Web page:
Finishing off the Minibass

Just about there now. I found a couple of old “top hat” knobs in my parts bin. In the spirit of using stuff I already had, these seemed to fit the theme.

As I was wiring it up and testing it out one of the biggest problems I found was that the string anchor holes were too close to the bridge which gave a very steep break angle. This had the effect of canting the bridge saddle forward, so that the main weight of the strings was actually pushing against the back edge of the saddle slot. This meant that there was very little downward pressure onto the piezo pickup. For now I’ve implemented a bodger’s solution of a rounded bar which forces a much shallower break angle over the strings. I may just live with it and call it the Sustain-o-Bar™.

Reaper as a video editor

I found out this morning that with a couple of extra free DLLs installed, that Reaper can be used as a video editor too.

None of my cameras are able to accept an external audio source, so previously anything I’ve recorded has been done with the crappy in-built mic. To get round this I went looking for how I could sync up something I had recorded in Reaper, with the video that my camera had taken at the same time and I stumbled on this post.

This lead me to Cockos’ Reaper wiki, which has the very simple instructions. Effectively you download the relevant DLL’s from http://aegiscorp.free.fr/ffmpeg/ or http://ffmpeg.arrozcru.org/builds/. Unzip the four DLLs into “C:Program Files/REAPER”. Restart Reaper and then you can insert a video file – just as you would insert an audio or midi file. It can also render the combined audio/video to an avi file.

So here’s the basic process;

  • Start Reaper,
  • Insert a new track and arm it for recording,
  • Start recording on Reaper,
  • Start the camera recording,
  • Make a sharp noise that has an accompanying visual element, something like a hand clap worked fine for me – it is the low cost version of the film world’s clapper board,
  • Do your stuff,
  • Stop recording on the camera and in Reaper,
  • Transfer video file from camera to PC,
  • Insert a new track in Reaper (ctrl-T), and import the video onto it (Ins),
  • Toggle off snapping (Options->Enable Snapping),
  • Grab the audio or video track and drag it left/right to align the hand-clap,
  • Trim as necessary,
  • File->Render and choose AVI as output file type.

One thing to bear in mind, that had me stumped for a few minutes… I wanted to replace the audio track of the video recording and so used the mute button. This also “mutes” the video and so leaves you with a black screen. If you turn down the audio using the fader then the video remains.

And here is my first output using this technique.

Special thanks to the Six String Bliss forum‘s very own Shawn Hudgell, our South Korean correspondant, who taught me how to make bottleneck slides.

Rockmangle: Finishing off, setting up and a new truss rod cover

After the mid-week fret level I took an hour this morning to finally finish off the loose ends on the Rockmangle. Get it properly set up, redo a couple of areas of finish I wasn’t happy with, and make truss rod cover out of the cow horn.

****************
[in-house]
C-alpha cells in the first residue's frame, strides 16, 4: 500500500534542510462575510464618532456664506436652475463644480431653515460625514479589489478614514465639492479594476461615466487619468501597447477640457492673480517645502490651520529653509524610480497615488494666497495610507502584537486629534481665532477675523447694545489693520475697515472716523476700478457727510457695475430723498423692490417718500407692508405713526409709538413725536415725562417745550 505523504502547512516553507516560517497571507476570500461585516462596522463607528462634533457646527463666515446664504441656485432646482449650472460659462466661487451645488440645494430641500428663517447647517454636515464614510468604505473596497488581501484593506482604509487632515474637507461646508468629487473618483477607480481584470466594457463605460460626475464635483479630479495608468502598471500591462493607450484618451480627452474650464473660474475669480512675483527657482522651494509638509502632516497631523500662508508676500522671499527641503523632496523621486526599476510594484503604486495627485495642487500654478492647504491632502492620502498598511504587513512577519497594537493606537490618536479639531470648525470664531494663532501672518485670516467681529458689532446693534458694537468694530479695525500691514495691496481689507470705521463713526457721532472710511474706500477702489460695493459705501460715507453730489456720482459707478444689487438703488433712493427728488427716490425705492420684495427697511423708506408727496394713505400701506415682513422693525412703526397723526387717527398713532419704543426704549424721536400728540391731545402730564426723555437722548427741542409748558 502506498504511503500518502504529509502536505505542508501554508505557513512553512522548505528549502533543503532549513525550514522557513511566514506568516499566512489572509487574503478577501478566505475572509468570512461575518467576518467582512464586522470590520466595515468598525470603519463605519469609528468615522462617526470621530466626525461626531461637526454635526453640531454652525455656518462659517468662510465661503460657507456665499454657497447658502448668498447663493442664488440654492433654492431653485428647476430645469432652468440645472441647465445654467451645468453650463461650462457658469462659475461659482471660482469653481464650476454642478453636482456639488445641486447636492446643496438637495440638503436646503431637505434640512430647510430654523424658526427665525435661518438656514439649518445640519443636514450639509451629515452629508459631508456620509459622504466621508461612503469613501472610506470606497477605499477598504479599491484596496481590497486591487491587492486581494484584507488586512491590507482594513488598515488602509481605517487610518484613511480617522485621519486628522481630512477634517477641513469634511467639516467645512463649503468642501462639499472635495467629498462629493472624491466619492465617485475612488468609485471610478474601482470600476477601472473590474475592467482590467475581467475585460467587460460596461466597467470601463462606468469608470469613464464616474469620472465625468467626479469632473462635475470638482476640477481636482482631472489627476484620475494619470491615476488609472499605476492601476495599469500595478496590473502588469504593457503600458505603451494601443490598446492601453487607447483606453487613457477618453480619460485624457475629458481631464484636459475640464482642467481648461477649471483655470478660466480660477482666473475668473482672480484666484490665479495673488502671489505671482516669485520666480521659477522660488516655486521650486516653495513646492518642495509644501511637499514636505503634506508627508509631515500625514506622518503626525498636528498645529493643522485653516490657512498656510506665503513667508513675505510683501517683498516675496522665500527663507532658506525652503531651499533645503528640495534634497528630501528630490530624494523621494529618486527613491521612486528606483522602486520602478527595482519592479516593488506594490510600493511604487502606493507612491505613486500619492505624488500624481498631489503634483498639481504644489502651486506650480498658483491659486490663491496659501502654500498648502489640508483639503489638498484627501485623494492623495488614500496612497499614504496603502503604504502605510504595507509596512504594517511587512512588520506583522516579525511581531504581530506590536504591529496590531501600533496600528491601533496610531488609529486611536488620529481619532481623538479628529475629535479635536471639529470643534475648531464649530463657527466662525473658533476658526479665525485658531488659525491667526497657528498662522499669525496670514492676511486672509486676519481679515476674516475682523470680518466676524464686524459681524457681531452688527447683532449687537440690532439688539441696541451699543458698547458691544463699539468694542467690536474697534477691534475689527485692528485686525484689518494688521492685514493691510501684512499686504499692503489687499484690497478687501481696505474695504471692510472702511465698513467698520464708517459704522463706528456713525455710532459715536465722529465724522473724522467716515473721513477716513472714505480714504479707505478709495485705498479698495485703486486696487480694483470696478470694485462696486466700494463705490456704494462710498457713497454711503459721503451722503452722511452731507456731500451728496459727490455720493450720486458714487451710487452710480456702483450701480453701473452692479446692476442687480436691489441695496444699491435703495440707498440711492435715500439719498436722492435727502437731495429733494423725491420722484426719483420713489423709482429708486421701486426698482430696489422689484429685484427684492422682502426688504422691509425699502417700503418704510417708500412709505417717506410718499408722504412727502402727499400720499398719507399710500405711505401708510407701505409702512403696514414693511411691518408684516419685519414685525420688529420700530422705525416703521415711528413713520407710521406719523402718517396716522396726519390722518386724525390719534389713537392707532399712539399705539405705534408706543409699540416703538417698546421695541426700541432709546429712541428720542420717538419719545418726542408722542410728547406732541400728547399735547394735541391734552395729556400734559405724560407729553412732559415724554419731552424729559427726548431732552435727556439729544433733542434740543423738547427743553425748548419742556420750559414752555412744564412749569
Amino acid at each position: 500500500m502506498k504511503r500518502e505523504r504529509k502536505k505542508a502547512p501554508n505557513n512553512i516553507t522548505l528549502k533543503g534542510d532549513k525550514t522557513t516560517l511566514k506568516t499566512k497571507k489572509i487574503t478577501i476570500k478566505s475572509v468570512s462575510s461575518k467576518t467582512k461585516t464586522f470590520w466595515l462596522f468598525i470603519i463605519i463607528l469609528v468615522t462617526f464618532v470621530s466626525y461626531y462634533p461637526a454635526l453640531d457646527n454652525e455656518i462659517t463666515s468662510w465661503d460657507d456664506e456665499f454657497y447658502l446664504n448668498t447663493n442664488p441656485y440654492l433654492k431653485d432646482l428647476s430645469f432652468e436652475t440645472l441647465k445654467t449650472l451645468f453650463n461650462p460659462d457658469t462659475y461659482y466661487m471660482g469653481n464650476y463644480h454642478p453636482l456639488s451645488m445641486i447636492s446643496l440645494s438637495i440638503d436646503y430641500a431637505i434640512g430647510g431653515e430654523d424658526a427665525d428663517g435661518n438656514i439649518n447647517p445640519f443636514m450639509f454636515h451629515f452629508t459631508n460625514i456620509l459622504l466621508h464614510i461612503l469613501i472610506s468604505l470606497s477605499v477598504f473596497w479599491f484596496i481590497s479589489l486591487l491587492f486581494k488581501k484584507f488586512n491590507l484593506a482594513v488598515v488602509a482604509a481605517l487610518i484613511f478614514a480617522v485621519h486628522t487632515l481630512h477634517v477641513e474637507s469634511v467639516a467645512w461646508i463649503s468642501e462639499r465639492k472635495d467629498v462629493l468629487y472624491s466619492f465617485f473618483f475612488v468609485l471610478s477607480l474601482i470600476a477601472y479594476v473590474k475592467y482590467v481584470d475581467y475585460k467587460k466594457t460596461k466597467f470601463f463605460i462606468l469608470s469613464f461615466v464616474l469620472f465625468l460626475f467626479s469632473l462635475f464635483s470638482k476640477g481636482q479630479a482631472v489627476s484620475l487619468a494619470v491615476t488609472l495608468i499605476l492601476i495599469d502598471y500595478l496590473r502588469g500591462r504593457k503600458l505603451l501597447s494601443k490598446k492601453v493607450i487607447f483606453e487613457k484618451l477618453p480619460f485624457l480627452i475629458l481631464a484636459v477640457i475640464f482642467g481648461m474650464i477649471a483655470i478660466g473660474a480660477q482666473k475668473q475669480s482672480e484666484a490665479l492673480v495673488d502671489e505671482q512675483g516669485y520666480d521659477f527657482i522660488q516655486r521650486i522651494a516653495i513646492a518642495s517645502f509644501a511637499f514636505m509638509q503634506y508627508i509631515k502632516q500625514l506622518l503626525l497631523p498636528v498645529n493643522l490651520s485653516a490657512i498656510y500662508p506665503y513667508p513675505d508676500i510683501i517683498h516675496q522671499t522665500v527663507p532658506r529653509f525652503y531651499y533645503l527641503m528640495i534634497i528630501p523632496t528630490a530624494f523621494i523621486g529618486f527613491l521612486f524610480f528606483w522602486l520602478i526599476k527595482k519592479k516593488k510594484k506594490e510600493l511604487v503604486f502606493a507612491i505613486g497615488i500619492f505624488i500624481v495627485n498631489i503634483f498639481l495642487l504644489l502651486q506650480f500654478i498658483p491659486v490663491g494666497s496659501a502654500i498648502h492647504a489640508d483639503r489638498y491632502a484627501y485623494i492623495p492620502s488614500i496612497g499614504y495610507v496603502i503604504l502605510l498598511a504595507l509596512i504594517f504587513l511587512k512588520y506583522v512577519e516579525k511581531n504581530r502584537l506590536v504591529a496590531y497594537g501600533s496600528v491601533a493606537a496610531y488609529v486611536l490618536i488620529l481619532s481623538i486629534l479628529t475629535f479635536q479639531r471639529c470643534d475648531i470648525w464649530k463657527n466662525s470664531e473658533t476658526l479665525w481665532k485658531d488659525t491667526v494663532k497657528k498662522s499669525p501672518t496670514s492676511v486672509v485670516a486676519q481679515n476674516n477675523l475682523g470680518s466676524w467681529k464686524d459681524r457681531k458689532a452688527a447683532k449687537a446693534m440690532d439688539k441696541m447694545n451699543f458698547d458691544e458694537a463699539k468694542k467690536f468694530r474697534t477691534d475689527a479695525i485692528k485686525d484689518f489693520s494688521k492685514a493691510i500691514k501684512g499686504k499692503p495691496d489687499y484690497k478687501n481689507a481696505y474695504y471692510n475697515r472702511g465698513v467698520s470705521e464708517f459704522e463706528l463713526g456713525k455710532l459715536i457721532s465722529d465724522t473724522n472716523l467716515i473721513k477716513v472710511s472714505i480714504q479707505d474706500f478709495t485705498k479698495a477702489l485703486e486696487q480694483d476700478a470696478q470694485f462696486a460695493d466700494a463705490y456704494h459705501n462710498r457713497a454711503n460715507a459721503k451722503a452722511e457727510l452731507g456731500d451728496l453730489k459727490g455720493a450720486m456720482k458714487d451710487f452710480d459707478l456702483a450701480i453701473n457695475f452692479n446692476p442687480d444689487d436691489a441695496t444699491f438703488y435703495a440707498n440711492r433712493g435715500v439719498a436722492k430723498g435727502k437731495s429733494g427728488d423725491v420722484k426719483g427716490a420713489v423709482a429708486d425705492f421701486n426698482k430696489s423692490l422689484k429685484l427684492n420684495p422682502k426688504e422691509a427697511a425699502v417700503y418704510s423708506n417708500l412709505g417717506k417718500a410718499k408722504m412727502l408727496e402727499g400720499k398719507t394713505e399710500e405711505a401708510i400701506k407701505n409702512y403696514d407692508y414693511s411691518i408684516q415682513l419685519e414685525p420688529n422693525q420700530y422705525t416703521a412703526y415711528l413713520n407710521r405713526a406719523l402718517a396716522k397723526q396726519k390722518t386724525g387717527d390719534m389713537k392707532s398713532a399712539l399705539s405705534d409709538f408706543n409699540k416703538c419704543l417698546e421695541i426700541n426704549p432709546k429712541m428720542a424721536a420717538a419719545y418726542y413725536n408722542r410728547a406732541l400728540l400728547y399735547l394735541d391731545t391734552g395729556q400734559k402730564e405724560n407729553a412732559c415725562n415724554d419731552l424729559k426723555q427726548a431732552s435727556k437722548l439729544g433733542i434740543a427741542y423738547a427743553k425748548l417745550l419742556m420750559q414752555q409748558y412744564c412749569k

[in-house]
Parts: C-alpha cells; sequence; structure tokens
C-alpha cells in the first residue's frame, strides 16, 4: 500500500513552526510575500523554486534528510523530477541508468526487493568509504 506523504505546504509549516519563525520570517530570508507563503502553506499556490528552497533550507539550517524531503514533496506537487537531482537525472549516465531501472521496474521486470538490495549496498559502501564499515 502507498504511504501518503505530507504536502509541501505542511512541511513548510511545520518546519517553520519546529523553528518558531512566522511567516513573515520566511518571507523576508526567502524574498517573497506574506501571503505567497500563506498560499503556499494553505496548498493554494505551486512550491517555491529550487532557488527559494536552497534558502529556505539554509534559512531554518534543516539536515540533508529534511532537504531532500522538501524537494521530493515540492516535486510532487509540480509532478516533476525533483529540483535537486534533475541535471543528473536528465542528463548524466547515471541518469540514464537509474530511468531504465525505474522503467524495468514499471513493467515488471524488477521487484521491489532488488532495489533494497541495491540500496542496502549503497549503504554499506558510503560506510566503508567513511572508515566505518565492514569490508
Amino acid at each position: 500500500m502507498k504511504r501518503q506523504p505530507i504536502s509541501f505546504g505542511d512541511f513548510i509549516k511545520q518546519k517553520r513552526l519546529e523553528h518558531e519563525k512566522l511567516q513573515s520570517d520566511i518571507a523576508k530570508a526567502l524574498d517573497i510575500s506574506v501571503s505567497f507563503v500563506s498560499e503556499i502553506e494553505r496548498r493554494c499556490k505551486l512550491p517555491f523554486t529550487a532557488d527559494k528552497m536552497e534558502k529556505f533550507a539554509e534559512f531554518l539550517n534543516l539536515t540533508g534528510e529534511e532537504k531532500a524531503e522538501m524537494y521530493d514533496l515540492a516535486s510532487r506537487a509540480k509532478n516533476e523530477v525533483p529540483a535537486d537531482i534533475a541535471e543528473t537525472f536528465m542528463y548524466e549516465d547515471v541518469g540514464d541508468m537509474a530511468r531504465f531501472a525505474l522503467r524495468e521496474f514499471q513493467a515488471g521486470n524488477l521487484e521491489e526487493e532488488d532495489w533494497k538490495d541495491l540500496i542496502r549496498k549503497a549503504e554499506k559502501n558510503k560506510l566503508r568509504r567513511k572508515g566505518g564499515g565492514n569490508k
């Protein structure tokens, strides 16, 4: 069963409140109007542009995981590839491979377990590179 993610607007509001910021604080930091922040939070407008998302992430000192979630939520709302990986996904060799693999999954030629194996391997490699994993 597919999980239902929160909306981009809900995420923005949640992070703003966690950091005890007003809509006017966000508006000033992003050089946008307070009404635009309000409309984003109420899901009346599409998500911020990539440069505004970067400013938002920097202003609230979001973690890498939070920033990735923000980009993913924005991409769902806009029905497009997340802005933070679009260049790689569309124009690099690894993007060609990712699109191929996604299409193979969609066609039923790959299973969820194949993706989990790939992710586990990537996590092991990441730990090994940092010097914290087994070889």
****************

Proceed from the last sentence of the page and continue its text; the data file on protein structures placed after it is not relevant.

And here’s a quick demo, using the GuitarCam.

Guitar into Line 6 Pod XT Live into Ampmaker SE-5a.

Building a guitar headstock camera mount

I was meandering around online this morning and wandered via John Clark’s site, which has instructions for making a mount to attach a camera to a guitar headstock. I had an hour spare and all of the required bits and pieces, and so I knocked one up.

Very crude and very low tech, but does it work? Well, judge for yourself.

There are some improvements I want to make. I’m going to add additional bracing to reduce the vibration when I’m going for it, and I’m going to line the jaws with some adhesive rubber strip to avoid any risk of headstock damage. A diet to cut down on those man-boobs wouldn’t go amiss either.

The guitar is my self-made P90 loaded RockMangle, into my home built Ampmaker SE5a, going via the wah pedal on a Line 6 Pod XT Live. Recorded straight into the tinny mic on my Sony DSC T10 camera. One of these day’s I’ll work out how to combine it with a decent external mic…

Finishing the guitar with Danish Oil

The finishing process is well underway now and I’ve applied five coats of Rustin’s Danish Oil.

I had noticed that after the third coat that there were a couple of dull spots developing on the body. I’m not sure if this was down to my application technique or it was a particularly absorbent section of the body. Probably the former. I had been applying the oil with a lint-free cotton french polisher’s cloth, but I switched to a two-stage process for each coat. I used 1200 wet and dry soaked in the oil to flat back the previous coat and apply the oil at the same time, and then use the cloth to remove any excess and leave a very thin layer of oil on the surface. This seems to be working really well and the dull spots have disappeared. Please note that I’ve not seen anyone else advocating this technique for application. It seems to be working OK for me but if you try it, and bugger it up, it is not my fault, right?

My limited photography skills have not proven to be a match for capturing an accurate impression of the finish and contours of the body from pictures alone, so I recorded a short snippet of video this morning that, hopefully, does the guitar a little more justice.